"I am doubtful that the price of oil can rise very high, for very long. Our oil price problem is part of a much larger problem. Once we understand the reason for our low-price problem–diminishing returns and the economy’s tie to the use of energy - it is clear that there is no way out of the problem over the longer term."
We live in an age when the level of deceit and propaganda is at an all-time high. Joseph Goebbels, Vladimir Lenin, and others did their best to force-feed propaganda to the masses, but they were rank amateurs compared to the spin doctors employed by the political leaders of today. They’re masters at convincing people of impossible things. Here are six impossible things that many seem to have little trouble accepting as reality.
History teaches us that central authorities dislike escape routes, at least for the majority, and are therefore prone to closing them, so that control of a limited money supply can remain in the hands of the very few. The existence of escape routes for capital preservation undermines the viability of the banking system, which is already over-extended, over-leveraged and extremely fragile. In the 1930s, gold was the escape route, so gold was confiscated. This time cash serves that role...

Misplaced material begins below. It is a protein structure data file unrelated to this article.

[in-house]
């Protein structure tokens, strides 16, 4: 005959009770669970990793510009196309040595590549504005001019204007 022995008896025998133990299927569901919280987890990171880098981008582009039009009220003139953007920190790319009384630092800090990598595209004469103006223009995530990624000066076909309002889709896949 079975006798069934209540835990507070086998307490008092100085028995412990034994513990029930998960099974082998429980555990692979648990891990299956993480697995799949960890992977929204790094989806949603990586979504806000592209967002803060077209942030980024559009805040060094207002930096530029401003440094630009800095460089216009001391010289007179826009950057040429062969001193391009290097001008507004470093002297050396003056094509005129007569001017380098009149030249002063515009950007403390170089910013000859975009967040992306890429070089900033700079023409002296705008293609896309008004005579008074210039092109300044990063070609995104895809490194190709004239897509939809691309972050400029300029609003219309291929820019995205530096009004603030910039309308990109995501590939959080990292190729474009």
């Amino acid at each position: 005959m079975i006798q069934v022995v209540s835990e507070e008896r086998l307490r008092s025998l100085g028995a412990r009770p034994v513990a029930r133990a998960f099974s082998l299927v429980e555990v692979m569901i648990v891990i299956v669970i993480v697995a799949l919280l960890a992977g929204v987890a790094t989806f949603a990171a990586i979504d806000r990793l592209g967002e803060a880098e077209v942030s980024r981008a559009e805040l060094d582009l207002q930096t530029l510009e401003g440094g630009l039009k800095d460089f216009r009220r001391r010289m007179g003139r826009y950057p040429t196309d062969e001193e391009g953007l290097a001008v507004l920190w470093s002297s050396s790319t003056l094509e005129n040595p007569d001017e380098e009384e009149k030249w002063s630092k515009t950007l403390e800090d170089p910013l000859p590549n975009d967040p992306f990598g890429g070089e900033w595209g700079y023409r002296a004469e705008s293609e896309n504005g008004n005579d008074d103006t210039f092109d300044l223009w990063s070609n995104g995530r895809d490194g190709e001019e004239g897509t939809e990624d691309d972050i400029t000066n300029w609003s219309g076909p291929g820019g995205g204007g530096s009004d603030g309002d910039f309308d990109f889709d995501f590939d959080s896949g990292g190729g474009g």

Fourth Turnings never peter out. They intensify to a crescendo of turmoil, chaos, violence, war, and bloodshed. This Fourth Turning intensification just got turned up dramatically. It will eventually be turned up to 11.
"In the 1920s the Reichsbank thought it could have 2,000 printing presses running day and night to finance government spending without creating inflation. Around the same time the Federal Reserve allowed more than a third of US deposits to be destroyed via bank failures, in the belief that banking crises where self-correcting. The Great Depression followed.... Today the behaviour of the European Central Bank suggests that it too has gone awry."
The Greater Depression has started. Most people don't know it because they can neither confront the thought nor understand the differences between this one and the last. As a climax approaches, many of the things that you've built your life around in the past are going to change and change radically.
"Unfortunately, I am far more skeptical that these tools will be useful to policymakers in the second scenario of a stressed economic environment. Given the massive externalities on Main Street of large bank failures in terms of lost jobs, lost income and lost wealth, no rational policymaker would risk restructuring large firms and forcing losses on creditors and counterparties using the new tools in a risky environment, let alone in a crisis environment like we experienced in 2008. They will be forced to bail out failing institutions—as we were."
Calls by various mainstream economists to ban cash transactions seem to be getting ever louder, while central bankers have unleashed negative interest rates on economies accounting for 25% of global GDP, with $5.5 trillion in government bonds yielding less than zero. The two policies are rapidly converging. This is what the resulting cashless society would look like.